By Tashi McQueen,
AFRO Political Writer,

More Black women have been working their way into prestigious positions in recent years and the chief of staff (COS) role is no exception. 

Chiefs of staff directly aid the most influential leaders in America, locally and nationally.

Pokuaa Owusu-Acheaw stepped into her role as the COS for Maryland Lt. Governor Aruna Miller, the first South Asian woman to hold the position in the United States, in 2023.

Pokuaa Owusu-Acheaw is just one of the Black women in the country leading as a chief of staff for an elected office. Owusu-Acheaw works side by side with Maryland Lt. Governor Aruna Miller. (Photo Courtesy of Twitter/ Pokuaa Owusu-Acheaw)

“I’m both excited and inspired by the influx of Black women working in chief of staff roles in Maryland government,” Owusu-Acheaw told the AFRO. “I’ve had the privilege to work with Rianna Matthews-Brown, Sally McMillan Robb and Danika A. Murray. All of them are extremely talented and capable and it’s refreshing to know that Black girls across the state have powerful role models who look like them.”

Sally McMillan Robb is the COS for Maryland Senate President Bill Ferguson. She took to her position in 2021, making her the first Black chief of staff for the senate president, according to the Maryland Manual On-line Guide.

Sally McMillan Robb became the chief of staff for Maryland Senate President Bill Ferguson in August 2021. (Courtesy Photo)

[People] should know that the chief of staff position is an integral part of supporting core government functions the people look to, particularly in times of crisis,” said Robb. “We don’t always think about how something gets done, but everything that happens in between is critical. It’s important for thinking about the next steps, our relationships and to ensure people feel valued.”

According to previous reporting by AFRO staff, Robb followed the path of her Baltimorean civil rights activist grandmother, Enolia P. McMillan, who was the first woman president of the National Branch of the National Association for the Advancement of Colored People (NAACP) from 1984 to 1990.

Similar to Robb, Rianna Matthews-Brown is another Black, female COS that hails from Baltimore. She is the lead staffer for the first woman Comptroller of Maryland, Brooke Lierman.

Rianna Matthews-Brown (left) is leads the staff of the first woman Comptroller of Maryland, Brooke Lierman. (Photo Courtesy of Facebook/ Rianna Matthews-Brown)

“This is probably the best and most exciting job I’ve had in my life,” said Matthews-Brown. “It’s where you get to steady ‘the ship’ and build something great.”

Other Black women chief staffers include Danika A. Murray, COS for Maryland’s First Lady Dawn Moore and Tina Flournoy, the lead staffer for Vice President of the U.S. Kamala Harris.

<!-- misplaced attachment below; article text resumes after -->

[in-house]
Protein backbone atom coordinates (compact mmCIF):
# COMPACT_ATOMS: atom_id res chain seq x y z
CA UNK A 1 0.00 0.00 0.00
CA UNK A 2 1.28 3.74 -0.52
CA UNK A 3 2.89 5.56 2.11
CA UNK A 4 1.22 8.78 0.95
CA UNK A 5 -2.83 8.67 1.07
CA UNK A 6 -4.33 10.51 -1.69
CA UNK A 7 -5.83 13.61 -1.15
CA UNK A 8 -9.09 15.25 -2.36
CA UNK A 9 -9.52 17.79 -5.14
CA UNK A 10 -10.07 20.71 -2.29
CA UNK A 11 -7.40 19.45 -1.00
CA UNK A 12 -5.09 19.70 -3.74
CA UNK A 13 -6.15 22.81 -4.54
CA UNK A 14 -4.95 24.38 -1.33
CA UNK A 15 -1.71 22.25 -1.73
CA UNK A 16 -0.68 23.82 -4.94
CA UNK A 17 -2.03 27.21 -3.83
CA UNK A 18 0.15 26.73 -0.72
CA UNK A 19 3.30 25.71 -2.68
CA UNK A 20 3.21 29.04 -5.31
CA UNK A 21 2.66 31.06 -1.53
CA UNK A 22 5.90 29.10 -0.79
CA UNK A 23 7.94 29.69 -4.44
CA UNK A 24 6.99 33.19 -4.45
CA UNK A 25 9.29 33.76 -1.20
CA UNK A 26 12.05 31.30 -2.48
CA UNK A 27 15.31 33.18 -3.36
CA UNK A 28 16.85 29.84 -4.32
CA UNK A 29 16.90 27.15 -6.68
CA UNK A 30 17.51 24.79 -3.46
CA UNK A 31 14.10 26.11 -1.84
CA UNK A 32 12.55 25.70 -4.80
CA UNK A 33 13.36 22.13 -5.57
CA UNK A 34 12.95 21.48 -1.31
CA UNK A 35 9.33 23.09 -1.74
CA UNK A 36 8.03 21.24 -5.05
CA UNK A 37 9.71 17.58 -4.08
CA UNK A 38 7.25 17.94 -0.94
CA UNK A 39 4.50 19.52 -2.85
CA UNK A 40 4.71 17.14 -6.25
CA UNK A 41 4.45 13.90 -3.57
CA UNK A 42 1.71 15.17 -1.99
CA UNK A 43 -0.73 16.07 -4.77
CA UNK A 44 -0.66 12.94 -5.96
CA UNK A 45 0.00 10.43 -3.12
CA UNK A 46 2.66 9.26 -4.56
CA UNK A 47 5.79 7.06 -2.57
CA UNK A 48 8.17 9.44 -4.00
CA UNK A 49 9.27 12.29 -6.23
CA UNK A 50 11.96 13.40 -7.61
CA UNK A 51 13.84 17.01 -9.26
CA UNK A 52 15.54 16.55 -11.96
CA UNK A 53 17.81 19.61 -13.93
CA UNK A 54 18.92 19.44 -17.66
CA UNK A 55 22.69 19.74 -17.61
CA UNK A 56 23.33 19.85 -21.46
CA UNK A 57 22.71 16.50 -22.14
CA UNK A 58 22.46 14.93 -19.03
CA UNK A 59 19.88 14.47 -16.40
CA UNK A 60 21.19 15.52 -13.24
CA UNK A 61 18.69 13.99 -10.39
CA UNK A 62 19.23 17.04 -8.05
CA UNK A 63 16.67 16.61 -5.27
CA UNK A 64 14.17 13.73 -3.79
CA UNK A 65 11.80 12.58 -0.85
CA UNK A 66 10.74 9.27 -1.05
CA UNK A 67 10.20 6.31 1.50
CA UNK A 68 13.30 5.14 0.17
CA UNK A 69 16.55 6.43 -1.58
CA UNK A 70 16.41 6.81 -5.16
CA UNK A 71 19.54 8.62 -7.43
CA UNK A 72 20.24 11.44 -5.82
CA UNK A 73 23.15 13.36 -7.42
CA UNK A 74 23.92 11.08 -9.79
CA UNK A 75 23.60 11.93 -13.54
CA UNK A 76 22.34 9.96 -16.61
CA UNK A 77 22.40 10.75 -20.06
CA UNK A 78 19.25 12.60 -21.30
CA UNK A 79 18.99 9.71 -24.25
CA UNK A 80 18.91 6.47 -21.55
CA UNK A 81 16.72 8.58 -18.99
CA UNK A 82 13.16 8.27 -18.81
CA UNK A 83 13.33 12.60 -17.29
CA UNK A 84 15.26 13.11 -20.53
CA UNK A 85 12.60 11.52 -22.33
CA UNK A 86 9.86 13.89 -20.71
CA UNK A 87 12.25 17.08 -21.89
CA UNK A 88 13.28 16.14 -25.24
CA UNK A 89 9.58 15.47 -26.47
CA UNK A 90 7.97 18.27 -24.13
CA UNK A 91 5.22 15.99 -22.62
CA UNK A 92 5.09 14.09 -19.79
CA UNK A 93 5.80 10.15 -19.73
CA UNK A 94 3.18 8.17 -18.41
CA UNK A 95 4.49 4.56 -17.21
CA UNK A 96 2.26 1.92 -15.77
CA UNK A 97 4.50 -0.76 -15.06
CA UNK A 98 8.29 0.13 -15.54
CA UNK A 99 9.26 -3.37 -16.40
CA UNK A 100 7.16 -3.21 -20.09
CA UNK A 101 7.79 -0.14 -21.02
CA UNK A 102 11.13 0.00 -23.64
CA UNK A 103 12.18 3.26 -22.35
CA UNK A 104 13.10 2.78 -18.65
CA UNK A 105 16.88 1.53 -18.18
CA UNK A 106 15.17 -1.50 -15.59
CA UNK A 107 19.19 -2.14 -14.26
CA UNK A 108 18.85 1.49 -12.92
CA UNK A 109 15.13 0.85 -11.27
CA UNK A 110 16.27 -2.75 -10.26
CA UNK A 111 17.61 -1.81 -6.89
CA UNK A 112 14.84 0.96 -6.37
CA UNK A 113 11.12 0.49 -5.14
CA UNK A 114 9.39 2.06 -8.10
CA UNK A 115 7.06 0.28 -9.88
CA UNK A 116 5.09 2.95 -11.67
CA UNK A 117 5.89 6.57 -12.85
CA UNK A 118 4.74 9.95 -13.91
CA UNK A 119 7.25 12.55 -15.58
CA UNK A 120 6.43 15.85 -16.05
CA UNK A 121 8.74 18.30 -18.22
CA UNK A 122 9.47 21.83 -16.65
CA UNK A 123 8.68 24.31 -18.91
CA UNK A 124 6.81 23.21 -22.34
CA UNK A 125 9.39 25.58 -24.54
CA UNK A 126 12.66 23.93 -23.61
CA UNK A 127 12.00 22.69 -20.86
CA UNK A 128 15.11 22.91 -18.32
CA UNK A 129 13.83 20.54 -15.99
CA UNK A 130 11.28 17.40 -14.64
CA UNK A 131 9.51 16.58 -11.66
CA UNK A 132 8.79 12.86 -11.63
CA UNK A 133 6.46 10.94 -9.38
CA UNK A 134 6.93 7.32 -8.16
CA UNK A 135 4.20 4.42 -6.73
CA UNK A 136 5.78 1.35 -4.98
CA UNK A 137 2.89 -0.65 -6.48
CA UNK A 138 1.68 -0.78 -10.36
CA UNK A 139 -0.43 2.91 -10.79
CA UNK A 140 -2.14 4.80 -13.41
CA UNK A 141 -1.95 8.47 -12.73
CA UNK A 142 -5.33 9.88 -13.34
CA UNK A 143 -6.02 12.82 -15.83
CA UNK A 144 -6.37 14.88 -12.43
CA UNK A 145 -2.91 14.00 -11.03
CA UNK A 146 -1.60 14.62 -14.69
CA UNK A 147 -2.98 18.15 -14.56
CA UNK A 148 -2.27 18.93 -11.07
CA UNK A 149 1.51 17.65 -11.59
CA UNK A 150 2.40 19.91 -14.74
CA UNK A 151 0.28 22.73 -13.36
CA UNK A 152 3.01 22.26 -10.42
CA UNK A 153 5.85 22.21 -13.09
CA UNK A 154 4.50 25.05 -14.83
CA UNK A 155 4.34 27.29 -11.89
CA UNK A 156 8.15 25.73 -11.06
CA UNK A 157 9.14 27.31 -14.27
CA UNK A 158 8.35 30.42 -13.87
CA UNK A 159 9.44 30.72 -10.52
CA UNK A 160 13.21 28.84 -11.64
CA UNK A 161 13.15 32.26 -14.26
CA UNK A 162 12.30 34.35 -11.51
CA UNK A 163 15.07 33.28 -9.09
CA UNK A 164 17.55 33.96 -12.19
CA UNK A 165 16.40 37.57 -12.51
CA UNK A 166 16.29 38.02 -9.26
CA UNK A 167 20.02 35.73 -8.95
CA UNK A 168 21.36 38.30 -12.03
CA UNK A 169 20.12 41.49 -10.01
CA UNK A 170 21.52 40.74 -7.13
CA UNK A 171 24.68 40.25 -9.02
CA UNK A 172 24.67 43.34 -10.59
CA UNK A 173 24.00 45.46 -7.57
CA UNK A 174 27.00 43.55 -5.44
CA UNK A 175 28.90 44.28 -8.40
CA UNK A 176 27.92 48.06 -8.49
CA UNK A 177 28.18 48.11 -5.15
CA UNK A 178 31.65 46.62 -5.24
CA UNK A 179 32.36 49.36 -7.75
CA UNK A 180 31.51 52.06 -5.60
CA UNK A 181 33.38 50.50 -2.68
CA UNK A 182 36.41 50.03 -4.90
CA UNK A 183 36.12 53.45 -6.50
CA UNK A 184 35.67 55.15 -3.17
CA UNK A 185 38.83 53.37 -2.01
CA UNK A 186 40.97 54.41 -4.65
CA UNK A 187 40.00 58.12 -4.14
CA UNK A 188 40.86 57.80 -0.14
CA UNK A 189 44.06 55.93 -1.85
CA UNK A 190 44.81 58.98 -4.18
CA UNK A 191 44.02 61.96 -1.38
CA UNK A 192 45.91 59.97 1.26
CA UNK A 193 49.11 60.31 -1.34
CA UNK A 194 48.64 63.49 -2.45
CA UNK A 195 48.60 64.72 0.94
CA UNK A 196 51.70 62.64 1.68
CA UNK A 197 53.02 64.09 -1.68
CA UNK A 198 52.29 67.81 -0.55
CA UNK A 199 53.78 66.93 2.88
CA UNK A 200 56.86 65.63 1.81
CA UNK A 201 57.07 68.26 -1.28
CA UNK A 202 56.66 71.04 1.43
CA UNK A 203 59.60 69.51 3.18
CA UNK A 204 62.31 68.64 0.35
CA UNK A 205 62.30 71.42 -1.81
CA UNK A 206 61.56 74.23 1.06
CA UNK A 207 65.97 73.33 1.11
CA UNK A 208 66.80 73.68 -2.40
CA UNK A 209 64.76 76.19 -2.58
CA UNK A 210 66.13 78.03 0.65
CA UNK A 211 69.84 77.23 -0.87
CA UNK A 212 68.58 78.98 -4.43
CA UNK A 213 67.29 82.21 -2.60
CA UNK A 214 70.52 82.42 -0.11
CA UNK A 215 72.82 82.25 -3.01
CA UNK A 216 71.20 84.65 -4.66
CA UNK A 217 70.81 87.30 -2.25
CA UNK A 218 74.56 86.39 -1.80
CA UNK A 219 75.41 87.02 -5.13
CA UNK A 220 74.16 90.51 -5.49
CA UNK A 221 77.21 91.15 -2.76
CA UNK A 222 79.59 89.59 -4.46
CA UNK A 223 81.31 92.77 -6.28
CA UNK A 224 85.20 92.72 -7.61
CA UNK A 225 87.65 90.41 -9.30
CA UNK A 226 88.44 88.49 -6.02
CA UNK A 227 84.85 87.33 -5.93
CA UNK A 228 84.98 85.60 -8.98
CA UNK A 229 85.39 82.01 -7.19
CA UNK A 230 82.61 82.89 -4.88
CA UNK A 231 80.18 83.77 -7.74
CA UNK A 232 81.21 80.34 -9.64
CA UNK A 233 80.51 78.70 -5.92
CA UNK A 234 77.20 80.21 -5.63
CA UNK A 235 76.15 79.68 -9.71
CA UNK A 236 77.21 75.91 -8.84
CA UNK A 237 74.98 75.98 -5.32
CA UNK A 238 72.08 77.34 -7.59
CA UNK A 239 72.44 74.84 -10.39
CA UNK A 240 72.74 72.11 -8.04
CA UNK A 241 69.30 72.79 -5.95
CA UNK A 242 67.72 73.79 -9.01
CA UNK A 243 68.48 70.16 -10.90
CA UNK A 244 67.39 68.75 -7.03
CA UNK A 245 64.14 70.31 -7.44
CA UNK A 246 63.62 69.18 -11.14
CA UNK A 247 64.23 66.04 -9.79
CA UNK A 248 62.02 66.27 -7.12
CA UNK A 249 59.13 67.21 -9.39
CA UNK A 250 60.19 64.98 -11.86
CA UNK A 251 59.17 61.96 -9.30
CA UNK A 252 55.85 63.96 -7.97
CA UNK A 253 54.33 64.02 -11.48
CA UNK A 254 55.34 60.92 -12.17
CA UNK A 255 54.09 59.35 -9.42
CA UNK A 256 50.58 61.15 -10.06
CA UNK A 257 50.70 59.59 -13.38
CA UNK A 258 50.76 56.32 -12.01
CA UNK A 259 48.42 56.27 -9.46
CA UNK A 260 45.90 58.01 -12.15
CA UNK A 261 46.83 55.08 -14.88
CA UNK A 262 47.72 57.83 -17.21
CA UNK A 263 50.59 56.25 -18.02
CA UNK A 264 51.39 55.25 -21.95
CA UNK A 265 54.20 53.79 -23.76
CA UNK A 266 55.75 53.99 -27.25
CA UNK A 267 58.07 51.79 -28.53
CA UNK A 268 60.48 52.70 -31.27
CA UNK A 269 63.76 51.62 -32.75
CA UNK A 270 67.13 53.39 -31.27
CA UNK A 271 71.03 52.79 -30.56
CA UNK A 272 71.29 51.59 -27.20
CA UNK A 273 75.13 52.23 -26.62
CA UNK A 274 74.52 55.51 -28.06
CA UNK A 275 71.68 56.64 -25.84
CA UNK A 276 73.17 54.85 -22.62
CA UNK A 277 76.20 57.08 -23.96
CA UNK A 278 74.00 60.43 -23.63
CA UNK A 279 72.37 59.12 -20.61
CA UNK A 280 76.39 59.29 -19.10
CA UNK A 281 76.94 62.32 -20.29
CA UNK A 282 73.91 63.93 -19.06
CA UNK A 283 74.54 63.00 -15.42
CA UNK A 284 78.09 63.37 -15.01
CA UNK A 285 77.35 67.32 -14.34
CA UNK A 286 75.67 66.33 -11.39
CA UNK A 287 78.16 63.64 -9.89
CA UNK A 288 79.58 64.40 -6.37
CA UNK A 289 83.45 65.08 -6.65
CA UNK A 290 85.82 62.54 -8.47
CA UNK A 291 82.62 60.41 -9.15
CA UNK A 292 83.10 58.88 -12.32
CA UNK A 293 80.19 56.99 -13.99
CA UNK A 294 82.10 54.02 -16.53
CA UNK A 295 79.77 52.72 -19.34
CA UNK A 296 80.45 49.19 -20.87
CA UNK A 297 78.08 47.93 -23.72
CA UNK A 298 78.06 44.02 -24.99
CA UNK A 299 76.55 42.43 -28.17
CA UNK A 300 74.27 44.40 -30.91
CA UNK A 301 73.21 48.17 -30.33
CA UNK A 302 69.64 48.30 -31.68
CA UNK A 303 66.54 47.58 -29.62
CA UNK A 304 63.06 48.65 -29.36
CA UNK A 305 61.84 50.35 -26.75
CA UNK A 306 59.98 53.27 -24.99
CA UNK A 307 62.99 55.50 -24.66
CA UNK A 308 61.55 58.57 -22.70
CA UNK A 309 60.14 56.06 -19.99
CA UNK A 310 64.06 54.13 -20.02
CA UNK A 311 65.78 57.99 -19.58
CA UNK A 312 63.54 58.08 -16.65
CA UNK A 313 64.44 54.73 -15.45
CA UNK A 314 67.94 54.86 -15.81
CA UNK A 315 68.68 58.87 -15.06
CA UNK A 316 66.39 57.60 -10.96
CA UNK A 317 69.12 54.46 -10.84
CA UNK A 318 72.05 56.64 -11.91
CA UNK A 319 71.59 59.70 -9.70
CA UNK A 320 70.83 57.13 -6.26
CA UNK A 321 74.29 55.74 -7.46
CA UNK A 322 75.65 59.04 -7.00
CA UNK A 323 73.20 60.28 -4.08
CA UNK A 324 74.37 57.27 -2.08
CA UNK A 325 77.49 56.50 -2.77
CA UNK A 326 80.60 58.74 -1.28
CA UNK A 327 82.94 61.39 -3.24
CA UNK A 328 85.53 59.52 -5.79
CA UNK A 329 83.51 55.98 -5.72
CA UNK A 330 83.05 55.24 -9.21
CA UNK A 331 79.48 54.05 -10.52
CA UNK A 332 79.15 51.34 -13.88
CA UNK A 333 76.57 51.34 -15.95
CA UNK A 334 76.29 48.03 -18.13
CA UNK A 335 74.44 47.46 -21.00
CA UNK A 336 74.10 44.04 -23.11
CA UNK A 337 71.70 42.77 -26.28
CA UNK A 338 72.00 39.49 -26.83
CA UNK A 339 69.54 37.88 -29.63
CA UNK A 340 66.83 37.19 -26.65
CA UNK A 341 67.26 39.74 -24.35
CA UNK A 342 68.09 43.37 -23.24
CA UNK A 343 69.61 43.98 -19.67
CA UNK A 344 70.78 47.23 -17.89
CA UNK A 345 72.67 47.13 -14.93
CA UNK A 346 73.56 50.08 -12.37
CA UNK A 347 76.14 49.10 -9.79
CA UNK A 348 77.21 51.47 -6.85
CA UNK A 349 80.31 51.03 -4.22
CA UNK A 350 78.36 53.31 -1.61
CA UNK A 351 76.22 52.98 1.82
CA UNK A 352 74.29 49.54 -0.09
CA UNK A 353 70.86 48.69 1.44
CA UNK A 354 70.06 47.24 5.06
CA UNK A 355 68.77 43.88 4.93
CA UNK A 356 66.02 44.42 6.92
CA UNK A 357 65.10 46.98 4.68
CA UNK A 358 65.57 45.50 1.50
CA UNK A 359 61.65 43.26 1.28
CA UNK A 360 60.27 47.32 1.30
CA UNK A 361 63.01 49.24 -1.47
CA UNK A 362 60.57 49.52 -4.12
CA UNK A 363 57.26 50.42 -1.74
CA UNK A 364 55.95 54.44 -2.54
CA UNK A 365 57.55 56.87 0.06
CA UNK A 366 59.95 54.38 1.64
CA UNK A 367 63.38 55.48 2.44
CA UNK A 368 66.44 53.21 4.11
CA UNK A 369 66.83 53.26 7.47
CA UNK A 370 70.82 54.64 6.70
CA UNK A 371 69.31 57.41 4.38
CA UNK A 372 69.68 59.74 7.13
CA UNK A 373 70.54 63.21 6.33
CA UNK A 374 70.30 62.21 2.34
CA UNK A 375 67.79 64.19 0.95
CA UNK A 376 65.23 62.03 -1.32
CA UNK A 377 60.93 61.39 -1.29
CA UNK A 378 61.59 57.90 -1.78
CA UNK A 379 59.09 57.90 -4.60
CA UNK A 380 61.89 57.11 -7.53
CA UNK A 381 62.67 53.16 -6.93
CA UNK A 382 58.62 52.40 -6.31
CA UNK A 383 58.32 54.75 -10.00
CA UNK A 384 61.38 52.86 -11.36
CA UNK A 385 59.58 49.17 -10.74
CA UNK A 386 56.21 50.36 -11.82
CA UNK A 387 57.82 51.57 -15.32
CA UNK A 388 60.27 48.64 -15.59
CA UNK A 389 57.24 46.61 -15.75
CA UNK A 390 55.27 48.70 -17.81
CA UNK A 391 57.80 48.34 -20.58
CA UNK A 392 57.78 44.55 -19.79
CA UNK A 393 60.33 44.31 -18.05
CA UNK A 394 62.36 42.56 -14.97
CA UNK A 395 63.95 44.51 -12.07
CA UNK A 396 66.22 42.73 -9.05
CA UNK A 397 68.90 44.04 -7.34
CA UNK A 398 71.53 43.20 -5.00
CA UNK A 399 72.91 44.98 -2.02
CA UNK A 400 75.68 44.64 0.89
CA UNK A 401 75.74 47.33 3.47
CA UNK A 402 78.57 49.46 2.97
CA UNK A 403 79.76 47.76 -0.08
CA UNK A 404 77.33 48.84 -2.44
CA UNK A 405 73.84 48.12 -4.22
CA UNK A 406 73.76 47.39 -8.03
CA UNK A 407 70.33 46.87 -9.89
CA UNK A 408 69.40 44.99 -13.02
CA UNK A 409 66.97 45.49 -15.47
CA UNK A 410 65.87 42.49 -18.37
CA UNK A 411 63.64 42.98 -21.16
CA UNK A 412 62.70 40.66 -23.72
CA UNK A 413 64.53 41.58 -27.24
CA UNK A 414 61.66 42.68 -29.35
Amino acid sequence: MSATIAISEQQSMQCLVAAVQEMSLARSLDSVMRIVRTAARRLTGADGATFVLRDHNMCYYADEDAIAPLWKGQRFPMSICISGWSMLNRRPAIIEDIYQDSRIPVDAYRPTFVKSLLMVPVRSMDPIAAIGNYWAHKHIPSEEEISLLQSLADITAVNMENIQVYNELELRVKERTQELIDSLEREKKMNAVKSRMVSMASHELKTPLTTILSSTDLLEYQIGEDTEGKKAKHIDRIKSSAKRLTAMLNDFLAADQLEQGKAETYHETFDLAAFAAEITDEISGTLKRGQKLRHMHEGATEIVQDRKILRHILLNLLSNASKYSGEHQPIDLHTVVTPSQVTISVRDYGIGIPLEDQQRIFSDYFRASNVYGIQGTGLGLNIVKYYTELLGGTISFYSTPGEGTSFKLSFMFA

With political divides growing and increased police brutality, diversity and inclusion is more important than ever.

“Seeing yourself in government and leadership gives you confidence and pride. The possibilities no longer seem limited when you can visualize representation,” said Owusu-Acheaw.

Robb recognized that politicians and lobbyists, persons who aim to influence legislators, tend to flock in similar crowds, just as any diaspora. This means if White men are in power, their staff will most likely be White men. If Hispanic women are in the high seat, their staff will often be Hispanic women.

“We have to be honest that racism exists and its impact is still prevalent here in the state and around the country,” said Matthews-Brown. 

Matthews-Brown appreciates Lierman for her allyship.

“The comptroller values my voice enough that she wants me in the room to tell her about all kinds of , not just Black people things,” she said. 

Matthews-Brown said that as she’s gotten older, she understands the impact of people seeing her in a position, representing others.

“I was promoted to an acting chief of staff position in the state and these older women came up to me saying they never thought they’d see it happen, even though it was temporary,” she said. “When you look at some of these agencies, Black people have not been there in leadership roles. It’s incredible when you look at the state government right now, but that was not the case even ten years ago.”

Maryland currently has a Black governor, Wes Moore. He’s the first Black Governor for the state and only the third Black governor to be elected into office in the U.S., according to

The Speaker of the House, Adrienne A. Jones, is a Black woman and there are several Black women chairing committees in the Maryland General Assembly, according to the Maryland Manual On-line Guide.

Tashi McQueen is a Report For America Corps Member.

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